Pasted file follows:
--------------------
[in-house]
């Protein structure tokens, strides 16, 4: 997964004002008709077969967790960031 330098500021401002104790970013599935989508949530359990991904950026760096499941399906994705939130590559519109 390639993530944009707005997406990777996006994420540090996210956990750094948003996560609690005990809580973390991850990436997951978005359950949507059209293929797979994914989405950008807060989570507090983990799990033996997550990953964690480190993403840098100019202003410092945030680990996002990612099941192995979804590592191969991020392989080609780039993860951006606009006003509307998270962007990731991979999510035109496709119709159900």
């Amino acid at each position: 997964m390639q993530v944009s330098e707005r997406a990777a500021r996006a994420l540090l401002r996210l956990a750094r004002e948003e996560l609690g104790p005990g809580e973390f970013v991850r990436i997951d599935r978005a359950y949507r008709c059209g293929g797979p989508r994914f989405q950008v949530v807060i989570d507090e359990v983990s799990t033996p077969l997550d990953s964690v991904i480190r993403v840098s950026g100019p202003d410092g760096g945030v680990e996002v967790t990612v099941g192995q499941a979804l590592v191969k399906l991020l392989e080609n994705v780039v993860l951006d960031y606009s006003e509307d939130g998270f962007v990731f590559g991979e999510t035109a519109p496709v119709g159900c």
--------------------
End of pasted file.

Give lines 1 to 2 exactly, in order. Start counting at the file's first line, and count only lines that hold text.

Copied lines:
[in-house]
């Protein structure tokens, strides 16, 4: 997964004002008709077969967790960031 330098500021401002104790970013599935989508949530359990991904950026760096499941399906994705939130590559519109 390639993530944009707005997406990777996006994420540090996210956990750094948003996560609690005990809580973390991850990436997951978005359950949507059209293929797979994914989405950008807060989570507090983990799990033996997550990953964690480190993403840098100019202003410092945030680990996002990612099941192995979804590592191969991020392989080609780039993860951006606009006003509307998270962007990731991979999510035109496709119709159900």